Anika Boyd

## Answered question

2022-03-30

$f\left(x\right)=a{x}^{2}+bx+c$ are positive, and $a+b+c=1$
Prove $f\left({x}_{1}\right)f\left({x}_{2}\right)\cdots f\left({x}_{n}\right)\ge 1$ is true for all positive x, satisying ${x}_{1}{x}_{2}\cdots {x}_{n}=1$

### Answer & Explanation

Ashley Olson

Beginner2022-03-31Added 12 answers

Step 1
It's wrong.
For $n=2$ the following is true.
$\underset{x>0,y>0,xy=1}{min}\left(5{x}^{2}-14x+10\right)\left(5{y}^{2}-14y+10\right)=\frac{1}{2}.$
The equality occurs for example, for
$\left(x,y\right)=\left(\frac{21-\sqrt{41}}{20},\frac{21+\sqrt{41}}{20}\right).$
By the way, $a\ge 0$ and $c\ge 0$ by the given.
Also, for $b\ge 0$ we can use Holder here:
$\prod _{k=1}^{n}\left(a{x}_{k}^{2}+b{x}_{k}+c\right)\ge \left(a\sqrt[n]{\prod _{k=1}^{n}{x}_{k}^{2}}+b\sqrt[n]{\prod _{k=1}^{n}{x}_{k}}+c{\right)}^{n}$
$={\left(a+b+c\right)}^{n}=1$

Jared Kemp

Beginner2022-04-01Added 14 answers

Step 1
(Compare A Quadratic With Positive Coefficients or Inequalities with polynomials on AoPS). Any polynomial f with real positive coefficients satisfies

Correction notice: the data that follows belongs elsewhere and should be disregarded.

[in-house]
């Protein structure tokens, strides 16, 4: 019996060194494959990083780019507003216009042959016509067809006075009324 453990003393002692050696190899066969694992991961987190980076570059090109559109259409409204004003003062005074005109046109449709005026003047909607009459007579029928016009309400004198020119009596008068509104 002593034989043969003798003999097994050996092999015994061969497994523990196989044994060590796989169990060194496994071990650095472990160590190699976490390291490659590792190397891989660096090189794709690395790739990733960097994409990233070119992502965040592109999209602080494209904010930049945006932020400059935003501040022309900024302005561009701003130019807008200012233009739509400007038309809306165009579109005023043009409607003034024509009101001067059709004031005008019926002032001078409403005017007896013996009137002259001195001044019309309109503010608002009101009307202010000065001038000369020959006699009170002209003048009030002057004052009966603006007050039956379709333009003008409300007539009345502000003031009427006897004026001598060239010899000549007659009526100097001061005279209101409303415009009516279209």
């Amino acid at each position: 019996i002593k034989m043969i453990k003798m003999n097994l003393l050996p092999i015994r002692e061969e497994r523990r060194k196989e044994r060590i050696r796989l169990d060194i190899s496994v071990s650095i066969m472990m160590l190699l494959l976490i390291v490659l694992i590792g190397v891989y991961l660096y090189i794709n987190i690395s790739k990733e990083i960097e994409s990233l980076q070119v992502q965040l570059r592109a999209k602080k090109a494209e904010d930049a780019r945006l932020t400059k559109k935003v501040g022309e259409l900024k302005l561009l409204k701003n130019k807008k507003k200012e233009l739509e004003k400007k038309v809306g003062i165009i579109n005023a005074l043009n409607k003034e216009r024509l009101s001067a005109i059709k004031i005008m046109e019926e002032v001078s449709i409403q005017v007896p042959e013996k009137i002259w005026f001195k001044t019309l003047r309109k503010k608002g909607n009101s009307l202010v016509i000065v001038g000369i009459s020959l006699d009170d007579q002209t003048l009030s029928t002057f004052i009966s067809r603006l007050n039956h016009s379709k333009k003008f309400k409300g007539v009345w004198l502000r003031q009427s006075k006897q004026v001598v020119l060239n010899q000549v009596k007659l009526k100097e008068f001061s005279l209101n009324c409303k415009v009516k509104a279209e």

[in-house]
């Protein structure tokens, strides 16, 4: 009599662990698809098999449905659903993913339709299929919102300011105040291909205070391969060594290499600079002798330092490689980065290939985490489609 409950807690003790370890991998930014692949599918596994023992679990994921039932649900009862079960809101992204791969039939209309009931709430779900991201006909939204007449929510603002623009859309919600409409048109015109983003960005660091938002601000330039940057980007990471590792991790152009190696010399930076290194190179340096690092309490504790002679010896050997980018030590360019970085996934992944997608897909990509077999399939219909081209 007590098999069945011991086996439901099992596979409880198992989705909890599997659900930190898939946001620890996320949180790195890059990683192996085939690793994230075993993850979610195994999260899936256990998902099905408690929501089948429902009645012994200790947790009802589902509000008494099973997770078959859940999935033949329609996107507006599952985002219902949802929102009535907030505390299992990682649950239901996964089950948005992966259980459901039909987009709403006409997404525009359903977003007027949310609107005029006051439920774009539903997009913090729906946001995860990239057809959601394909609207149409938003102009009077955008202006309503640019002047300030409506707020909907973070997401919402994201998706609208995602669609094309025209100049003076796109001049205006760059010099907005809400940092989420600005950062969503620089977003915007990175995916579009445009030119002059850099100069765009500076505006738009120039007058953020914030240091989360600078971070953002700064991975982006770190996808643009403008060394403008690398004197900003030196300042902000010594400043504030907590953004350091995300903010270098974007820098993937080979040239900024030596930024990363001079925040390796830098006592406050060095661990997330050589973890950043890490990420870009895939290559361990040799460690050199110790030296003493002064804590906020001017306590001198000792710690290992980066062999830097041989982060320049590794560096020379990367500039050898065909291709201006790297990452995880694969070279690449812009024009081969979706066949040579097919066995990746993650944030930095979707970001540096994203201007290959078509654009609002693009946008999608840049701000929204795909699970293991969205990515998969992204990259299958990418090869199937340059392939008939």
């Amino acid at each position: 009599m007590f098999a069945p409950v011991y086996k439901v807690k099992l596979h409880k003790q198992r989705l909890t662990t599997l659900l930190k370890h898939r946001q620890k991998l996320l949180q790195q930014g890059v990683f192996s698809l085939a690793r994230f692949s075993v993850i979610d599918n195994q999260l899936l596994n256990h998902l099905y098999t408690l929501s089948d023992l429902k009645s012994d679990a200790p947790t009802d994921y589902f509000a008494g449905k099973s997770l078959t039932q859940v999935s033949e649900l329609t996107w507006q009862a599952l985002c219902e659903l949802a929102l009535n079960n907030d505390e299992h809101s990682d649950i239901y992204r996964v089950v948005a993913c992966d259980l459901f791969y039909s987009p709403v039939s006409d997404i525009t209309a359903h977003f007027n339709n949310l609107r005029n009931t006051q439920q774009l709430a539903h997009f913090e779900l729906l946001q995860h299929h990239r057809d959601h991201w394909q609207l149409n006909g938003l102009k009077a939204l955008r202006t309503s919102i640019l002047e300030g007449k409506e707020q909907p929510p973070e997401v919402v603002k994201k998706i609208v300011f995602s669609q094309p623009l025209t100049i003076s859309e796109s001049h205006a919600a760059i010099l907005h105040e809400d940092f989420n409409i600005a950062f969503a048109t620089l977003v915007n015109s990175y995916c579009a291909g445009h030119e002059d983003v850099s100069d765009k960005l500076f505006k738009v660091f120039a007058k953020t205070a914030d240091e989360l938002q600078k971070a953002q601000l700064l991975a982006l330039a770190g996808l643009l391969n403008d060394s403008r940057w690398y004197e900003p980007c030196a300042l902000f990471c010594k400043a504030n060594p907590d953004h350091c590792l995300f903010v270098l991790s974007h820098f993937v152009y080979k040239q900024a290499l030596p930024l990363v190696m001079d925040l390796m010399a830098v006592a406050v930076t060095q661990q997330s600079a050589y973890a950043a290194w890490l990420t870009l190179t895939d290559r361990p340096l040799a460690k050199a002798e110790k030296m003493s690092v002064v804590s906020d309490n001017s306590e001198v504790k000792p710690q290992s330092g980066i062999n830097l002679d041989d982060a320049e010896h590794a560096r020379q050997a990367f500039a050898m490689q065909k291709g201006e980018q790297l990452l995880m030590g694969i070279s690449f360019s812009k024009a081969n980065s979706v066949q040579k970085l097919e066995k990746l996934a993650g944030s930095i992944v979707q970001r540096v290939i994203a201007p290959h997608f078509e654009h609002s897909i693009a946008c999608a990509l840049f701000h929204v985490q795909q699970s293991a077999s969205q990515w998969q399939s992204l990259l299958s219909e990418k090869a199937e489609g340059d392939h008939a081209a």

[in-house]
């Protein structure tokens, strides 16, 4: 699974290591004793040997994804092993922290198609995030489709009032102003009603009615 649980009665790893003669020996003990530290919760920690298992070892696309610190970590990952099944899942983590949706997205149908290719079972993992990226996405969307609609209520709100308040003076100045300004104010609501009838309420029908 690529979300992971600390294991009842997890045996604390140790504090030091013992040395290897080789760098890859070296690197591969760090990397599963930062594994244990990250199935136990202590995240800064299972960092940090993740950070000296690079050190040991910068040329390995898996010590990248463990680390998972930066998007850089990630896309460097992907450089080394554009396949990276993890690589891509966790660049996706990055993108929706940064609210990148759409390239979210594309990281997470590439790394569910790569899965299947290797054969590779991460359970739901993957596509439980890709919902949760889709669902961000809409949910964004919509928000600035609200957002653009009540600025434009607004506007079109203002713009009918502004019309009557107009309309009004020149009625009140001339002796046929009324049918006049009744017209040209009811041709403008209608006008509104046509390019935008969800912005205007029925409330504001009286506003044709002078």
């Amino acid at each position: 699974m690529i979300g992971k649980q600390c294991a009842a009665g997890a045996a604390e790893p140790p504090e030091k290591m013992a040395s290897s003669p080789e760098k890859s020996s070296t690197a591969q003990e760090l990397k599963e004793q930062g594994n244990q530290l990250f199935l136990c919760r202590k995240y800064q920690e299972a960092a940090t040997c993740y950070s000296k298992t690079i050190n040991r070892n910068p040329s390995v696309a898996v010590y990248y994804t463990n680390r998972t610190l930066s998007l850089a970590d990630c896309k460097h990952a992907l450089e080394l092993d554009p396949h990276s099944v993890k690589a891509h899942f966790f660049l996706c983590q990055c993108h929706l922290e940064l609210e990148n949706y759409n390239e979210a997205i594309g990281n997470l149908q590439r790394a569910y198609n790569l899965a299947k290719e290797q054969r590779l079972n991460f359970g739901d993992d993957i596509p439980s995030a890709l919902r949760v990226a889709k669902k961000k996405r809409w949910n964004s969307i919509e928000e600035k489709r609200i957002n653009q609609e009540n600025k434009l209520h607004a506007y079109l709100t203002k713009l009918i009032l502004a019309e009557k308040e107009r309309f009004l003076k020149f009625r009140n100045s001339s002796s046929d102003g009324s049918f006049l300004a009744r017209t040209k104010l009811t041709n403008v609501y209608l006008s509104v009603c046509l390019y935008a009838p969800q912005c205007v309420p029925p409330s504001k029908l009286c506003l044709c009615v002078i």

$f\left({x}_{1}\right)\cdots f\left({x}_{n}\right)\ge f\left(\sqrt[n]{{x}_{1}\cdots {x}_{n}}{\right)}^{n}$
for positive numbers ${x}_{1},\dots ,{x}_{n}$. That is a consequence of the generalized Holder inequality, alternatively one can prove that $y\to \mathrm{log}\left(f\left({e}^{y}\right)\right)$ is convex and apply Jensen's inequality.
In our case is ${x}_{1}\cdots {x}_{n}=1$ and ${x}_{1}\cdots {x}_{n}=1$, so that ${x}_{1}\cdots {x}_{n}=1$.

Do you have a similar question?

Recalculate according to your conditions!

Ask your question.
Get an expert answer.

Let our experts help you. Answer in as fast as 15 minutes.

Didn't find what you were looking for?